If we were to ask your question(s) of this item: does it support or subvert gender stereotypes, what would a meaningful answer be? One could argue the deposition was constructed in a context over-determined by a number of gender-based narratives: the female office worker, the sexually-naive spinster, the predatory male gynecologist, the hard-boiled private detective, the patriarchal morality police, the sexually immoral widow/madame with whom the doctor is living and working. The deposition and associated detective’s reports draw on all of these. Yet the deposition also offers up gender surprises, given its historical context. How did Nellie Keefe, the deposed woman, decide to speak out against the treatment that made her feel uncomfortable? How should we think about the persecution of a doctor for living with a woman (and perhaps enjoying a consensual sexual relationship with her) while unmarried? What bearing does that have on his medical practice? How are the women patients understood within the context of the case as gendered subjects? How does their agency in speaking out against the treatment they were uncomfortable with play into the “long game” persecution of the doctor for his domestic arrangements? Was the doctor acting inappropriately, based on the standard medical training of the day, in giving the treatment he did? To what extent are both women and men in this narrative leveraging and falling victim to narratives of gender salient in their specific time and place. Most historical texts (like our lived experiences!) are complex, multi-layered things which work within and against dominant narratives simultaneously.

As a reference librarian who works with researchers doing scholarship in the areas of women, gender, and sexuality -- along with other intersecting aspects of subjectivity and identity -- I see my job as helping a researcher to ask new questions of materials; to complicate our reading of what might at first glance seem self-evident as a source. I spend time brainstorming with researchers about where they might find documents or artifacts that speak in some way to their questions about gender and sexuality -- and the work they do with those items is quite often fresh and unique, challenging us to see particular moments in history and culture in new ways.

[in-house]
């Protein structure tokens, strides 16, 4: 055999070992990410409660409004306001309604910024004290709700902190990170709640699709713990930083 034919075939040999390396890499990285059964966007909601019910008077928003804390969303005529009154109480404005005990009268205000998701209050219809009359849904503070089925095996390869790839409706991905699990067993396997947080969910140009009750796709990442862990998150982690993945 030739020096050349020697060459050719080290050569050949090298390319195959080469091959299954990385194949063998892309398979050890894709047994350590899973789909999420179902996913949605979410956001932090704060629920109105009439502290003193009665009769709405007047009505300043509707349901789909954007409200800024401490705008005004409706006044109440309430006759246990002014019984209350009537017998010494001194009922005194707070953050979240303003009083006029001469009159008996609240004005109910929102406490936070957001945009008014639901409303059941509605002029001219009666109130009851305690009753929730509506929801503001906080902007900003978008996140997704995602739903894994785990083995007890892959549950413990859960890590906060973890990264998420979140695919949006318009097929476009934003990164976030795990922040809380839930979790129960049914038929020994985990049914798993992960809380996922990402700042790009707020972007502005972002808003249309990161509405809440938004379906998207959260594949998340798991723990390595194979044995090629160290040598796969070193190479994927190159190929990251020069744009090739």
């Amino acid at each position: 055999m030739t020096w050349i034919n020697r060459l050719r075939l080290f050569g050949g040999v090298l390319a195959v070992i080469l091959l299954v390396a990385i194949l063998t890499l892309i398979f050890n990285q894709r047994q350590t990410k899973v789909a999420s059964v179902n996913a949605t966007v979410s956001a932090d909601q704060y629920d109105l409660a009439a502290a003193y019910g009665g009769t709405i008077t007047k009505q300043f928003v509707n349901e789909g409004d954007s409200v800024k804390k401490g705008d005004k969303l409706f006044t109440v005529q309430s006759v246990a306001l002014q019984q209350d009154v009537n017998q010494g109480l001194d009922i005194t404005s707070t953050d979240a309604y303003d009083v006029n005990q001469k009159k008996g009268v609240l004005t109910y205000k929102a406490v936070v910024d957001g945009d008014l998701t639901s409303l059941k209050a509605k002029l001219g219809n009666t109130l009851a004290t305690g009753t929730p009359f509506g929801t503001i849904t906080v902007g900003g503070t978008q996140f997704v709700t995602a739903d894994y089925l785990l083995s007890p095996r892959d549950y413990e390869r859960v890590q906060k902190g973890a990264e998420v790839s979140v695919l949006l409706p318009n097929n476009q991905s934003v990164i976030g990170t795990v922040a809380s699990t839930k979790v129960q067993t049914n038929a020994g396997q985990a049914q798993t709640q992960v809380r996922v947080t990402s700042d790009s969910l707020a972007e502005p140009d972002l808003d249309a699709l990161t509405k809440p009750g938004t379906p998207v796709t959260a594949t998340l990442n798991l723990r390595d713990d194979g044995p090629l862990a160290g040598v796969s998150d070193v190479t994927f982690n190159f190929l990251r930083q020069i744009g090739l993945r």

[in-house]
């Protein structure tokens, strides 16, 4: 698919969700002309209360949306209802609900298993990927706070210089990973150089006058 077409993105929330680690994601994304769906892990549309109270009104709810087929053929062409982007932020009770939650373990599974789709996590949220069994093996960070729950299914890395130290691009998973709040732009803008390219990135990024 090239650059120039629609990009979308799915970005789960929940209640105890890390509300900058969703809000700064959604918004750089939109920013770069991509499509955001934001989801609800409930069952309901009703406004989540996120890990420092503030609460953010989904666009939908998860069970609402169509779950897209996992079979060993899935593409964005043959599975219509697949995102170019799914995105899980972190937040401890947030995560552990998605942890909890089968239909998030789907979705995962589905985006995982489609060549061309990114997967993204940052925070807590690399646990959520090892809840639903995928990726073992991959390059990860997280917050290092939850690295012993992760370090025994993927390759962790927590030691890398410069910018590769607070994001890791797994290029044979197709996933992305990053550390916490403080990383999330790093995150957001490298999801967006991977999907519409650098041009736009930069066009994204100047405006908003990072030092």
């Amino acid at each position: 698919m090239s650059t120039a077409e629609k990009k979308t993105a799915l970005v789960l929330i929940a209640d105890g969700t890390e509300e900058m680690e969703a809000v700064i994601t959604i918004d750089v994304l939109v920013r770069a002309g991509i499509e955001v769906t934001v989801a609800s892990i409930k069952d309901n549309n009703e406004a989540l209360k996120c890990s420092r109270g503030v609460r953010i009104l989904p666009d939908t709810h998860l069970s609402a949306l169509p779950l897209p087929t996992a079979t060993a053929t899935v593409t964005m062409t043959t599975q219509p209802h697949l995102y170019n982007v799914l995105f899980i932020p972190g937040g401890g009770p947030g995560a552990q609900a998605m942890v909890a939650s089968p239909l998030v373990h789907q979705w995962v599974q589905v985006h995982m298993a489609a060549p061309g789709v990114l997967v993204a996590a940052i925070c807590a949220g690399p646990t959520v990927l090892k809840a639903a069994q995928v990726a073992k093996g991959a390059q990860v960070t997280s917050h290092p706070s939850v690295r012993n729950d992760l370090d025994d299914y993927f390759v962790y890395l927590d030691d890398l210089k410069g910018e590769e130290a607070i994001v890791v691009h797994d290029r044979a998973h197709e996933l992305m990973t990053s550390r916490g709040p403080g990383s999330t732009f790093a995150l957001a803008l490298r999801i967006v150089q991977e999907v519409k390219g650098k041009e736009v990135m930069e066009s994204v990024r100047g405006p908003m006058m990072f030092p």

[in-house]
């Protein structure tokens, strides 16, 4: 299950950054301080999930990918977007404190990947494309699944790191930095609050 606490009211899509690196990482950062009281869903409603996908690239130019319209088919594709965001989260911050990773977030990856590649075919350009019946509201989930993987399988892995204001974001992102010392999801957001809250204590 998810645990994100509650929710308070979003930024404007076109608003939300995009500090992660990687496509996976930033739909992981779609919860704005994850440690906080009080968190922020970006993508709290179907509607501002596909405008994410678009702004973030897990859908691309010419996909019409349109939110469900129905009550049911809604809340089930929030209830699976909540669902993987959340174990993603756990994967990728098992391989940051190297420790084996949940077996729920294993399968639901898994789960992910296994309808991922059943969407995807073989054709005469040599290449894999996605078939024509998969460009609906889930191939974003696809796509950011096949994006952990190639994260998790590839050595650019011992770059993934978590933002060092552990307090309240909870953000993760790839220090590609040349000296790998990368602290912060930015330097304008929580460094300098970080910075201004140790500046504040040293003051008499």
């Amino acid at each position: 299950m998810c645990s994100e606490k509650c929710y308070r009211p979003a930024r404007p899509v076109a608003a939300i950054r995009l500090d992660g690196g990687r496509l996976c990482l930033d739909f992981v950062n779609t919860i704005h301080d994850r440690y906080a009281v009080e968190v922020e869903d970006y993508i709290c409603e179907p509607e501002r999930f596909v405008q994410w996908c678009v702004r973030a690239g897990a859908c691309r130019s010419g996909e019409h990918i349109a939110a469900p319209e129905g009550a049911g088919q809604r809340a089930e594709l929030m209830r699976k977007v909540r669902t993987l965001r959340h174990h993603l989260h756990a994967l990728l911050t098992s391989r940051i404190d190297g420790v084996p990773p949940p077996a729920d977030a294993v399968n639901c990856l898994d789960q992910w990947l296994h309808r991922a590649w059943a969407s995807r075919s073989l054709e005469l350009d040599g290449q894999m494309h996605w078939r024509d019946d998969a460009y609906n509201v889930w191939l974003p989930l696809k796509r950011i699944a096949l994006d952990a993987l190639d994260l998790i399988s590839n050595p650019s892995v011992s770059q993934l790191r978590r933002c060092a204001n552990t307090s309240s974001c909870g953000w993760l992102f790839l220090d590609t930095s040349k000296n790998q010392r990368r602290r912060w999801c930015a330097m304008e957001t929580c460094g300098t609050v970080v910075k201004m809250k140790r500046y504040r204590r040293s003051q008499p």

5. Should women’s collections, both those created by women and those about women’s activities, be kept in separate repositories or locations? Why? 

I believe in the organizational power (in a positive sense) of designated spaces and groups whose mandate is specifically to collect, preserve, and make accessible the documentary record of historically marginalized populations. The genesis of many special collections repositories for under-represented groups (people of color, religious minorities, women, LGBTQ folks, etc.) has often been within those communities themselves through grassroots organizing -- e.g. the Lesbian Herstory Archive. I believe those community-based archives have done (and continue to do) important work. I am also glad to see more conventional archives beginning to collect materials that more fully document all aspects of our culture and society. It is my hope that we will continue to have both types of archival repositories into the future, since I believe the “activist archive” and the institutional archive both serve important purposes within the ecosystem of the library/information professions.

Historically, the physical location of an archive or a collection has had significant bearing on who is able to access the materials the archive holds. Hence, it has often made sense for similar / like materials to be gathered in a specific location so that researchers can access them for a topical research project: e.g. lesbian pulp novels. Collecting policies often reflect this -- we don’t just take every collection we are offered, but rather consider whether it complements the other collections we have, or the goals of our repository in documenting certain aspects of history and culture: here at the MHS environmental history, for example, and Massachusetts family papers of the 18th and 19th centuries. My wife works at a repository that collects materials related to the history of medicine, so they collect physicians’ and medical researchers’ papers as well as print materials. As we are able to make collections more accessible through digitization, such geographical proximity can matter less (but still matter today, and will continue to matter for decades to come).